Calcutta, July 10: For 33 years, Sunanda Chakladar has been teaching at Desagourav Vidyamandir in Belghoria. But she has nothing to show for it: no salary, not even an official status.
Things could now change for Chakladar, who has been struggling to make ends meet. Yesterday, the Supreme Court pulled up the District Primary School Council of Calcutta for not implementing a high court order and a directive from the Directorate of School Education (DSE) to approve her appointment.
The apex court rejected the special leave petition filed by the council, saying it cannot move the Supreme Court when its superior authority, the DSE, decided to abide by the high court order to regularise the teacher’s appointment.
Chakladar’s case is an echo of Pranab Sengupta’s who got a measly Rs 21.75 as salary for over 31 years till the high court forced the North 24-Parganas district primary education council to regularise his appointment.
Chakladar joined the school in 1971 after receiving an appointment letter from the then managing committee, but the council refused to approve it. She has been working for the past three decades but going empty-handed on ever pay day.
Frustrated, she filed a writ petition in Calcutta High Court in 1992 — when Sengupta had also moved the court — after her appeals to the school education department proved futile.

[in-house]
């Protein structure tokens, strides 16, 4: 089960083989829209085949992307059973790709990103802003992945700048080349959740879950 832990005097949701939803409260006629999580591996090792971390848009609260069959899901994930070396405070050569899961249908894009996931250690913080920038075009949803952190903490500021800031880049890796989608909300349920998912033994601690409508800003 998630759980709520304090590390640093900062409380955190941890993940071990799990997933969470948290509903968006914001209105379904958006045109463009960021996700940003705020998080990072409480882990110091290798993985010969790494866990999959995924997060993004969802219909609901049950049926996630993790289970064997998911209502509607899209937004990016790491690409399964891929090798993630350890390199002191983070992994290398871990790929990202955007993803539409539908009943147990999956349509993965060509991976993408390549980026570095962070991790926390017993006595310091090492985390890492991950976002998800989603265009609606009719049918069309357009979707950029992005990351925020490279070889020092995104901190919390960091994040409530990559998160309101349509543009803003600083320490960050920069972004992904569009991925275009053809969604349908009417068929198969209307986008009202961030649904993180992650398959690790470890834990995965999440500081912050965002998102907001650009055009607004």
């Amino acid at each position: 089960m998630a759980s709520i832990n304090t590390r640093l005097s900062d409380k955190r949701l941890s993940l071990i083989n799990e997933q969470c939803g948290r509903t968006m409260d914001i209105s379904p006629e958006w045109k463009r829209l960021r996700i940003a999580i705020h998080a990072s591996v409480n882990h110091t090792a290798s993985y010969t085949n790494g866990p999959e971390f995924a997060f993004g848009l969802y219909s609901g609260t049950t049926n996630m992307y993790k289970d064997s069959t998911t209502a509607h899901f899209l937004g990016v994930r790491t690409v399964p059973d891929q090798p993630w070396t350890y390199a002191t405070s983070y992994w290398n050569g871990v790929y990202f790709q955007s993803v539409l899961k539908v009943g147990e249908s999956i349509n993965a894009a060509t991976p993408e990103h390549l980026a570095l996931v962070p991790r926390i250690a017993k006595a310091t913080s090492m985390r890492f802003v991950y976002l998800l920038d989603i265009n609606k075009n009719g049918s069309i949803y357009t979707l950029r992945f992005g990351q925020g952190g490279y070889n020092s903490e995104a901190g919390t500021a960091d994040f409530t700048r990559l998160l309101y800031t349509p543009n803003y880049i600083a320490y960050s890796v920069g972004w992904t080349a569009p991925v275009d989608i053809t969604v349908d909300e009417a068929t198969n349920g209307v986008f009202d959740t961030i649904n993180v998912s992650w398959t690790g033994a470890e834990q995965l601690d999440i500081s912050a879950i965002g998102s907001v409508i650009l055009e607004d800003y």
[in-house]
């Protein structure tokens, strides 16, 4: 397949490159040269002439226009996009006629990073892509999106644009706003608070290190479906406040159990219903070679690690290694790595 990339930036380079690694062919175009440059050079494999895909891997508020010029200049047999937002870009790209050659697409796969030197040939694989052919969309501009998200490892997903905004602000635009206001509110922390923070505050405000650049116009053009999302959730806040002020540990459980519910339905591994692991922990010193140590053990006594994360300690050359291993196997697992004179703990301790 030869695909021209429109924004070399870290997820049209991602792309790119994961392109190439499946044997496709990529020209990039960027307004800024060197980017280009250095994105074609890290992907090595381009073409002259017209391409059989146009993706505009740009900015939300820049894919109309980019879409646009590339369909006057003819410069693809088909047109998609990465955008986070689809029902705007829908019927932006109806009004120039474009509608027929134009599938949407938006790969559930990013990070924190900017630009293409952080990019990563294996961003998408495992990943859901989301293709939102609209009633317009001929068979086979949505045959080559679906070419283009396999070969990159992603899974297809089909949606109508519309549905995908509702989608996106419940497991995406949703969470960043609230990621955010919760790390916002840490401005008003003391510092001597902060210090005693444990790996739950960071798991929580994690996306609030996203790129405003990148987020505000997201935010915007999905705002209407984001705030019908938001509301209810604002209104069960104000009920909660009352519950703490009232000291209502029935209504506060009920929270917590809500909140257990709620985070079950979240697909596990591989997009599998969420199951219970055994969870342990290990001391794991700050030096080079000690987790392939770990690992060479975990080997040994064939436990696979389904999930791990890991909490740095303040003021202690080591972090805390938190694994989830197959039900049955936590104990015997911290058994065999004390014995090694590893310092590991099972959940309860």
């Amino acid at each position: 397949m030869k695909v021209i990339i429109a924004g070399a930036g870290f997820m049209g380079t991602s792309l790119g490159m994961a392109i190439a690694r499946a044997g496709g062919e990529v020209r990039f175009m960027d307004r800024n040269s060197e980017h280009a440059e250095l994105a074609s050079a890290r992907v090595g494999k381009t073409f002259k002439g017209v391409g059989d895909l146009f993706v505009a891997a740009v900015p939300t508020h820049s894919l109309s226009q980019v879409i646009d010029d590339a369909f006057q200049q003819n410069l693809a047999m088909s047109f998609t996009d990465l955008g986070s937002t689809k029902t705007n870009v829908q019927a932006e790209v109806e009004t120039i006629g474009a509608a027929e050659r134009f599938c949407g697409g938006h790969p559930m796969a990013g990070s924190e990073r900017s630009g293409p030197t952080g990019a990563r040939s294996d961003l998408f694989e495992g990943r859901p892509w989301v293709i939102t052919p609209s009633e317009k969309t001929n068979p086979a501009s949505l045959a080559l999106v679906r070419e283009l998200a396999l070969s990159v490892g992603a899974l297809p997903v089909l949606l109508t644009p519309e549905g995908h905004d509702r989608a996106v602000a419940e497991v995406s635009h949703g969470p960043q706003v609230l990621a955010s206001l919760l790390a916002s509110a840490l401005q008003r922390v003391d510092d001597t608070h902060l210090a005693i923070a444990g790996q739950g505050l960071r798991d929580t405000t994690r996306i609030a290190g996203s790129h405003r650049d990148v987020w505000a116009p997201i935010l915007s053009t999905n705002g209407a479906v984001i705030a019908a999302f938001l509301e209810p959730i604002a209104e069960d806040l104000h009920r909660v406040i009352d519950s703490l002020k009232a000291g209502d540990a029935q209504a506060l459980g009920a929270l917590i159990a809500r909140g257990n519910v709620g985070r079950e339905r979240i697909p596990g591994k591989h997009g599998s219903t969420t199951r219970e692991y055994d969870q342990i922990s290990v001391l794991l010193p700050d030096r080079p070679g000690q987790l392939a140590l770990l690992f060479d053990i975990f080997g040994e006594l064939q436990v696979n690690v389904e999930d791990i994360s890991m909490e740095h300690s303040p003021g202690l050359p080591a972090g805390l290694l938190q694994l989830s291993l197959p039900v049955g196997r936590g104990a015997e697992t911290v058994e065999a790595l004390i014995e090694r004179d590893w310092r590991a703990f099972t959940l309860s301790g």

After several hearings over 12 years, a division bench directed the council on April 5 this year to approve her appointment with retrospective effect from 1971. It also asked the council to pay the teacher all her arrears.
But the council refused to disburse the current salary of the teacher. She then knocked on the doors of Kanti Biswas, minister in charge of secondary education, on July 3.
The minister gave her a patient hearing and summoned the director of school education to his chamber. Biswas asked the DSE to take up the matter with the council immediately and to do the needful to ensure payment of salary to the teacher.
The director issued a letter to the council the same day, asking it to carry out the high court order immediately and submit a compliance report to the DSE. Instead of carrying out the order, the council moved the Supreme Court.
“The DSE was kind enough to send a copy of his letter to the council to my client. When I produced the letter in the apex court, the judges were astonished that the council had disobeyed the order of its superiors,” Chakladar’s counsel Lakshi Kanta Pal said.